Alison Gopnik is a professor of psychology and affiliate professor of philosophy at the University of California, Berkeley. She is known for her work in the areas of cognitive and language development, specializing in the effect of language on thought, the development of a theory of mind, and causal learning.
Alison has an incredible childhood reading environment that she shared with her other siblings. By the time she was 16 years old, she had read a bunch of Jane Austen, Charles Dickinson, Thomas Hardy, Shakespeare and other great authors in literature.
Her latest book is The Gardener and the Carpenter: What the New Science of Child Development Tells Us About the Relationship Between Parents and Children (2017). A strong scientific case for letting children guide their own learning.
Lewis Carroll, Alice in Wonderland
Alison started reading at two and a half years old. This book was one of the first books she read.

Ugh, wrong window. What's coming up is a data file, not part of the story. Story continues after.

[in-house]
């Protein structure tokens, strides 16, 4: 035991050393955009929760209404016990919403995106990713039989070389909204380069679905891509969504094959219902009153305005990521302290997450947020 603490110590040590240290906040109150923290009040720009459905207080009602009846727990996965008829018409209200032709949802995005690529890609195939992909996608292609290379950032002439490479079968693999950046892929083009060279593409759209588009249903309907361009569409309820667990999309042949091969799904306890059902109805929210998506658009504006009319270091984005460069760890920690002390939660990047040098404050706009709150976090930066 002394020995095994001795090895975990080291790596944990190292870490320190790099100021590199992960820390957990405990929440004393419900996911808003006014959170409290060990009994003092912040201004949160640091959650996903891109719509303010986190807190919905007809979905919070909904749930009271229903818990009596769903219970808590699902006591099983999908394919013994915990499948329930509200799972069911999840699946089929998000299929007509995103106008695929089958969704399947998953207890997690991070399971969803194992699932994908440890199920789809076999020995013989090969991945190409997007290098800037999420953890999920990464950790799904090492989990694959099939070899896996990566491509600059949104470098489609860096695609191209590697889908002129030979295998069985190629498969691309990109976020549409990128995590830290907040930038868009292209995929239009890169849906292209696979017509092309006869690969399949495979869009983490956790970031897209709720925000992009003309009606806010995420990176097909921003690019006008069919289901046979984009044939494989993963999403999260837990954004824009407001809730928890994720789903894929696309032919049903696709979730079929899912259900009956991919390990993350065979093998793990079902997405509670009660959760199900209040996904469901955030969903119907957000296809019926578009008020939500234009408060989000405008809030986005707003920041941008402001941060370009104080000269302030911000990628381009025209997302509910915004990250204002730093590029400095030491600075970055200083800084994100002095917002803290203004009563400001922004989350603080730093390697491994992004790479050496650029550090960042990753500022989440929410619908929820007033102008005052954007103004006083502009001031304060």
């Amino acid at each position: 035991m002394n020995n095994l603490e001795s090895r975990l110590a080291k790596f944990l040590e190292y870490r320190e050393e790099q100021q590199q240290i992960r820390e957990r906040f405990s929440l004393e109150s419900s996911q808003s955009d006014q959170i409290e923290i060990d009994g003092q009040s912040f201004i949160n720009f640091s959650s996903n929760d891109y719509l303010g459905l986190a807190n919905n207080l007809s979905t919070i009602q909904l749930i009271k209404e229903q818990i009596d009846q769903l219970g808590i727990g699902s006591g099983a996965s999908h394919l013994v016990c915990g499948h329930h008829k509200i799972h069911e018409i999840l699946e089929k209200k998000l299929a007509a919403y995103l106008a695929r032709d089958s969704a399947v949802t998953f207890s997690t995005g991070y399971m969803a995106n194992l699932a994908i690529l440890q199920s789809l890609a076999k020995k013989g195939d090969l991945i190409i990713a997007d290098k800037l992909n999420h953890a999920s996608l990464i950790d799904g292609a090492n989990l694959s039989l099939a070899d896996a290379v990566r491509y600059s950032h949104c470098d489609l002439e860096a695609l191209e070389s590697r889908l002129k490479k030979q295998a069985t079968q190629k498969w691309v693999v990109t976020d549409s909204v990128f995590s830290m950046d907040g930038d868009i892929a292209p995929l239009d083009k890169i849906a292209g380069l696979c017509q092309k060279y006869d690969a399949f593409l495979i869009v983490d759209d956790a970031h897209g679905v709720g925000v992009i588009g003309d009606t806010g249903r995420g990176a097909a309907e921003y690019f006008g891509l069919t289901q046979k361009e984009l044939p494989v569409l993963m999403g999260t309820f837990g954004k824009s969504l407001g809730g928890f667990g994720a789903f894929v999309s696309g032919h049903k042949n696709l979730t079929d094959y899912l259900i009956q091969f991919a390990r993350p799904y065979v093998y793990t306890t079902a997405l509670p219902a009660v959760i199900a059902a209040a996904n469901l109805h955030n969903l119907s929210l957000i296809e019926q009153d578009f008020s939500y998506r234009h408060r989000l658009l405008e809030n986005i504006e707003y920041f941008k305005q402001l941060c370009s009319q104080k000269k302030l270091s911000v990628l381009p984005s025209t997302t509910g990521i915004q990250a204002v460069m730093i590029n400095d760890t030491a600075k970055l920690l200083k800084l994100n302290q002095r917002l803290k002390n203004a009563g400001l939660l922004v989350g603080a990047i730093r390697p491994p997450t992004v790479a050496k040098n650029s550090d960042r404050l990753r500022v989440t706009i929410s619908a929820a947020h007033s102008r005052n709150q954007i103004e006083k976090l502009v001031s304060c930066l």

It’s one of the books that captures what it’s like to be a child in terms of the strangeness, (the beauty of it) and the scariness (the alienation). She very much identified with Alice, the curious girl. She also finds it a philosophical book, like the idea of taking the idea and following it wherever it leads.
P. L. Travers, Mary Poppins
She read it at 3 or 4 years old. It's one of the books that was read together in the family. Sens of illusion is the key. If you're tuned into this, children books are fun.
C. S. Lewis, The Lion, The Witch and the Wardrobe
One thing that children are the worst for is abandonment. This book gives a kind of practice for children growing up to be an adult, the idea of being alone in the world. She thinks Nania very well captures the idea of children going in adventure on their own.
The three books above help prepare children to take adventure on their own and prepare themselves for adulthood.